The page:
7 a scientific law a is a hypothesis b is the result

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7. A scientific law (a) is a hypothesis. (b) is the result of a theory that has been tested once or twice. (c) is the same as a concept. (d) must consistently describe a regularity in nature.
Lesson#2: Units and Measurements Learning Goals: 1. Distinguish between fundamental and derived quantities. 2. State the standard units and prefixes within the SI (or metric) system. 3. Convert numbers to the scientific notation format. 4. Define significant figures (SF) in measurements versus exact numbers. 5. Express measurements to the correct number of decimal places based upon the measuring instrument used. When you can measure what you are speaking about and express it in numbers, you know something about it; but when you cannot measure it, when you cannot express it in numbers your knowledge is of a meager and unsatisfactory kind Lord Kelvin ( 1824 – 1907 ) A. Fundamental Measurable Entities Scientists (all of us) are constantly making measurements. Some measurable entities such as length, mass, and time can be quantified simply by making one measurement . Others, like velocity, work, and force, require two or more measurements. Entities requiring one measurement are listed in the table. B. Standard Units Over the centuries people has attempted to standardize common units such as a unit of length, so that it means the same all over the world. Two systems have developed over the years and have persisted to this day. The International System (SI), or metric system, and the British system. The metric system (SI) has been the accepted international measurement system since about 1900. In this course we will use the metric system primarily. The table below lists the fundamental base units in the two systems of measure. Standard Units: Fundamental Unit a. Length b. Mass c. Time d. Temperature e. Amount f. Illumination g. Current flow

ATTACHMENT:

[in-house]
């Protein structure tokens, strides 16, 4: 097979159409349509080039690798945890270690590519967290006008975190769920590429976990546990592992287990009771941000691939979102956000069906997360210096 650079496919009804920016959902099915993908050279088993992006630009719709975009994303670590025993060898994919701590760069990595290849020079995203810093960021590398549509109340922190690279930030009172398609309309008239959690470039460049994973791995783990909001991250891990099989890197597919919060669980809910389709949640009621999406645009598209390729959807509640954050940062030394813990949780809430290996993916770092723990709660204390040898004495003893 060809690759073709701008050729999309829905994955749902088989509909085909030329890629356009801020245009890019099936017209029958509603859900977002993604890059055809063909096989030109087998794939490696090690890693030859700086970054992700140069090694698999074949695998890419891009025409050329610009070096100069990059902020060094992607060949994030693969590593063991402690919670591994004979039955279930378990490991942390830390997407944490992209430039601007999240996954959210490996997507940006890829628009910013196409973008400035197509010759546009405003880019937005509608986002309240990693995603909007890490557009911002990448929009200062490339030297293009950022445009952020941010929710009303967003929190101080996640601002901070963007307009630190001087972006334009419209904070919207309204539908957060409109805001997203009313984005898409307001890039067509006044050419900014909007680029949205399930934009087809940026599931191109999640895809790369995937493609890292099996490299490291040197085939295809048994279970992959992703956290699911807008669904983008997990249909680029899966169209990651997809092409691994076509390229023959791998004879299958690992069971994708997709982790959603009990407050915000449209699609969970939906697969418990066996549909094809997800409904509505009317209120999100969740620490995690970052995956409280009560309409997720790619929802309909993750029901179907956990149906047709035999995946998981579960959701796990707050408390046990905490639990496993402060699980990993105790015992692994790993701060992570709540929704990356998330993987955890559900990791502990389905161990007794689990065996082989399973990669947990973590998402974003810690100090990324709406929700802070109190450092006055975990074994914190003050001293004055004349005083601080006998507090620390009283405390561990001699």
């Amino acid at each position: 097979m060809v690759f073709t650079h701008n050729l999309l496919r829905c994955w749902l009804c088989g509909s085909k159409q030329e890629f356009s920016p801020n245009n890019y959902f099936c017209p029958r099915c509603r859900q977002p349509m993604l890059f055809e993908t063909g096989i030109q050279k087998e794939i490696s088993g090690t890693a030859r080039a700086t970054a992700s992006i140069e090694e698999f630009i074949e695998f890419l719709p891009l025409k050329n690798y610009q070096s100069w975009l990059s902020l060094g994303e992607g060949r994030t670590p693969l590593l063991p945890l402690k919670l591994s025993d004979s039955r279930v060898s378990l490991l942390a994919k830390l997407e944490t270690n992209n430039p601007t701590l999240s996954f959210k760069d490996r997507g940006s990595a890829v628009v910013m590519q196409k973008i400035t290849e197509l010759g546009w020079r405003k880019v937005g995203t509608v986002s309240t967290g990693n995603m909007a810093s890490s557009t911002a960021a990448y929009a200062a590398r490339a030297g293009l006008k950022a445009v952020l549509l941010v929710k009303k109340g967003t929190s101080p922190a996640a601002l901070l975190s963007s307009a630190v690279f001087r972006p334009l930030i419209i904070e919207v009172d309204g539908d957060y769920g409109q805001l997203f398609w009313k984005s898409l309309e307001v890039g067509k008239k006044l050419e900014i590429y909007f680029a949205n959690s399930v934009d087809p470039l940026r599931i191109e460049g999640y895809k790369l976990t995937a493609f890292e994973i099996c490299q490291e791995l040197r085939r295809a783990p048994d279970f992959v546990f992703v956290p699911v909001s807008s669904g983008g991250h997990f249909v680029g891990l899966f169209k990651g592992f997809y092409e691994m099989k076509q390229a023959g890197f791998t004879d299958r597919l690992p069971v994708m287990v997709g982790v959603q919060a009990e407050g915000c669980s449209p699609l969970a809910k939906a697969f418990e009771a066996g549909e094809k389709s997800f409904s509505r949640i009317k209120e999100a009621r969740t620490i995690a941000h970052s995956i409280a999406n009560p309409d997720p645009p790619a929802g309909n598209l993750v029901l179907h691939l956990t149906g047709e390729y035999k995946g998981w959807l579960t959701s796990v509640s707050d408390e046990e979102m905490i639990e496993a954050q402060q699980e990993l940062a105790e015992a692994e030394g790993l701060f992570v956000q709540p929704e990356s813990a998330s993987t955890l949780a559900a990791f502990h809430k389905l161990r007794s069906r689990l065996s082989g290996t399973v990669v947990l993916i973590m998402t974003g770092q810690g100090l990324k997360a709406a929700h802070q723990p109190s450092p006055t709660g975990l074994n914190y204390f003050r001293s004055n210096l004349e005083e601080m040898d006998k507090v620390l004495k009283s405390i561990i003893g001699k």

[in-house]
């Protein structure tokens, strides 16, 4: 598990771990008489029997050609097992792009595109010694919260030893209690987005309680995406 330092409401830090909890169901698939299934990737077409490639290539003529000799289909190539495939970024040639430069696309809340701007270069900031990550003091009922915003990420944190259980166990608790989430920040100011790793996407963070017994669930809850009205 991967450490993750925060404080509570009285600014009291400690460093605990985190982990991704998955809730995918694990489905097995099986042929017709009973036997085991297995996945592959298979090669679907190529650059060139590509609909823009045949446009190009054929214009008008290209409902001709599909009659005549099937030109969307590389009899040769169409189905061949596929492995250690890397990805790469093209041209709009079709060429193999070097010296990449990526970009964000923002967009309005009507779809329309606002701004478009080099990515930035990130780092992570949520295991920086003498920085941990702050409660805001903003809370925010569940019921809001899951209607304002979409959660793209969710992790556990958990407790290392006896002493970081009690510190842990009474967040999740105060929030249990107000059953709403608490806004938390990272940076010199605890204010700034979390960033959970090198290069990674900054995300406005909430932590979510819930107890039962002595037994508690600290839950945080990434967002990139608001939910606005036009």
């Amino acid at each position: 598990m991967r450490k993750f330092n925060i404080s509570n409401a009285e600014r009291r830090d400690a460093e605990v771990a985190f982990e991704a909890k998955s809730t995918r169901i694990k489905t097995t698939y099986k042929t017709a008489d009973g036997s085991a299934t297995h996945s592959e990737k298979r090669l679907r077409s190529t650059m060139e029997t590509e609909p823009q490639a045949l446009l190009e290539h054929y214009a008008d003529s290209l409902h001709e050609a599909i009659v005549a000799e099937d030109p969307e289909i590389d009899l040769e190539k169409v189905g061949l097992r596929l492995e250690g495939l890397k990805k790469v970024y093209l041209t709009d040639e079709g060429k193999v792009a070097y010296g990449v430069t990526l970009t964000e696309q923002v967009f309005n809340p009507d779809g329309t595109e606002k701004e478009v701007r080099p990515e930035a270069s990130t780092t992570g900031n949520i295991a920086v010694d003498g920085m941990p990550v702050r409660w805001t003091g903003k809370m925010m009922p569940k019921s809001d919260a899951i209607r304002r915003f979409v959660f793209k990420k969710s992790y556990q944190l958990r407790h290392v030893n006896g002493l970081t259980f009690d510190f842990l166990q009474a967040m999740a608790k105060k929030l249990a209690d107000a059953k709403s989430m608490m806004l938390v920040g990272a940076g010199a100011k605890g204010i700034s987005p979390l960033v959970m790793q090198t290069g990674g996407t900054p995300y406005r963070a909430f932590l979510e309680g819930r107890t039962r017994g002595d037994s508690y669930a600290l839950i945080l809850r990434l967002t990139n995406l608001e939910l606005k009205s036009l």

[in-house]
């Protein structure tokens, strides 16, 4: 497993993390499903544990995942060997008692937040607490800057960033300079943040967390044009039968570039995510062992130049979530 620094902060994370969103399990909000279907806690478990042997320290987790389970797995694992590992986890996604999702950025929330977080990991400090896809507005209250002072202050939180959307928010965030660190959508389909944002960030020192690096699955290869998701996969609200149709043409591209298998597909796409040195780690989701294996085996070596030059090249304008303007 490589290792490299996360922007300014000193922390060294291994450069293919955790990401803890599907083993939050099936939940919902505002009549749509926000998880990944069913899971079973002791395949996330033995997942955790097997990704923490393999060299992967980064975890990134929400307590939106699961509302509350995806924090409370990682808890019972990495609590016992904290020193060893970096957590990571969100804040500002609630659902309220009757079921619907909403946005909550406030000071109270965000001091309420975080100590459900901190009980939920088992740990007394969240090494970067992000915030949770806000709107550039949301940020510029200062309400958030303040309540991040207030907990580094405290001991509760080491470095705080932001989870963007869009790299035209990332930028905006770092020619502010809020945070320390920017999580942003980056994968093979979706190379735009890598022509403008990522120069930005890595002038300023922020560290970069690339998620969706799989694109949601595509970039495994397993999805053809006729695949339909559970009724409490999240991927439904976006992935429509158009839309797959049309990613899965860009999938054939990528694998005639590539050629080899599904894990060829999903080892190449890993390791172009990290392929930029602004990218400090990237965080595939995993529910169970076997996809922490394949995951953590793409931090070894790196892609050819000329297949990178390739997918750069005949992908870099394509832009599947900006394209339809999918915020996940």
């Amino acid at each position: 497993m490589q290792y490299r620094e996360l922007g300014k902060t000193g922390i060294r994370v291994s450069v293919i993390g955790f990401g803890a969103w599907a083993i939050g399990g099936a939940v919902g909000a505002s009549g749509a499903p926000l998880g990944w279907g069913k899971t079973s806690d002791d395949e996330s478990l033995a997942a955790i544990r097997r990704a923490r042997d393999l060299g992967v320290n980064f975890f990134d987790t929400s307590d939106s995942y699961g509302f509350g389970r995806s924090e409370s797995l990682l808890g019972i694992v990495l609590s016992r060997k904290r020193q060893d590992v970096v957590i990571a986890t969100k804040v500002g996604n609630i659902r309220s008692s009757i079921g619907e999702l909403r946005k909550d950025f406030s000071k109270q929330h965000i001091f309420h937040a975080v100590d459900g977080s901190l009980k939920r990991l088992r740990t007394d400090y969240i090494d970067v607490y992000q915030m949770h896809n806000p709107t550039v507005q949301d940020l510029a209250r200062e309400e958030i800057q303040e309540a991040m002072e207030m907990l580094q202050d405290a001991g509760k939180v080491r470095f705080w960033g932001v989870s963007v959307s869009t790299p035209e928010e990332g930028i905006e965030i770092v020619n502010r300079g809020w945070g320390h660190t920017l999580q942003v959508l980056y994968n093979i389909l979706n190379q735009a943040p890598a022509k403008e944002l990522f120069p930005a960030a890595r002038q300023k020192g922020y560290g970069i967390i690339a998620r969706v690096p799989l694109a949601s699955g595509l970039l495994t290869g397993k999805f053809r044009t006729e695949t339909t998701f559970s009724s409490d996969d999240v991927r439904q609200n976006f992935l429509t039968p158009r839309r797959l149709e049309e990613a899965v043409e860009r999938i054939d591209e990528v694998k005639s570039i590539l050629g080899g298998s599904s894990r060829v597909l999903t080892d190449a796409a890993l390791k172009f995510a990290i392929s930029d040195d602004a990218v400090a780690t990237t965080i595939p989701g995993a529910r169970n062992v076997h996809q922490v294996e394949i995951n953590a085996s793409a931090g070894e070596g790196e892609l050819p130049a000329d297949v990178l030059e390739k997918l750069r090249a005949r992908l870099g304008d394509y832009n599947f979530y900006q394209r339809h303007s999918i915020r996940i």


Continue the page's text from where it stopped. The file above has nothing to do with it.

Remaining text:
SI (Metric) English Length Meter Foot Mass Kilogram Pound-mass Time Second Second Temperature Celcius Fahrenheit Amount Kg-mole lb-mass mole Illumination candela Current ampere Metric units are nicely related by powers of ten. Consequently shifting from one size metric unit to another merely involves moving the decimal point appropriately. See table below. Metric Prefixes: Numerical value Prefix 1000000 meters (or 10 6 meters) = 1 megameter 1000 meters (or 10 3 meters) = 1 kilometer 0.1 meter (or 10 -1 meters) = 1 decimeter 0.01 meter (or 10 -2 meters) = 1 centimeter 0.001 meter (or 10 -3 meters) = 1 millimeter 0.000001 meter (or 10 -6 meters) = 1 micrometer 0.000000001 meter (or 10 -9 meters) = 1 nanometer The figure below demonstrates how prefixes are used within the SI system to represent larger or smaller amount by factor of 10. The prefix “deci” means “one-tenth of”. One meter length is equal to 10 decimeters. One decimeter length is equal to 10 centimeters. One centimeter length is equal to 10 millimeters. So all prefixes within the SI system are related by multiples of 10.

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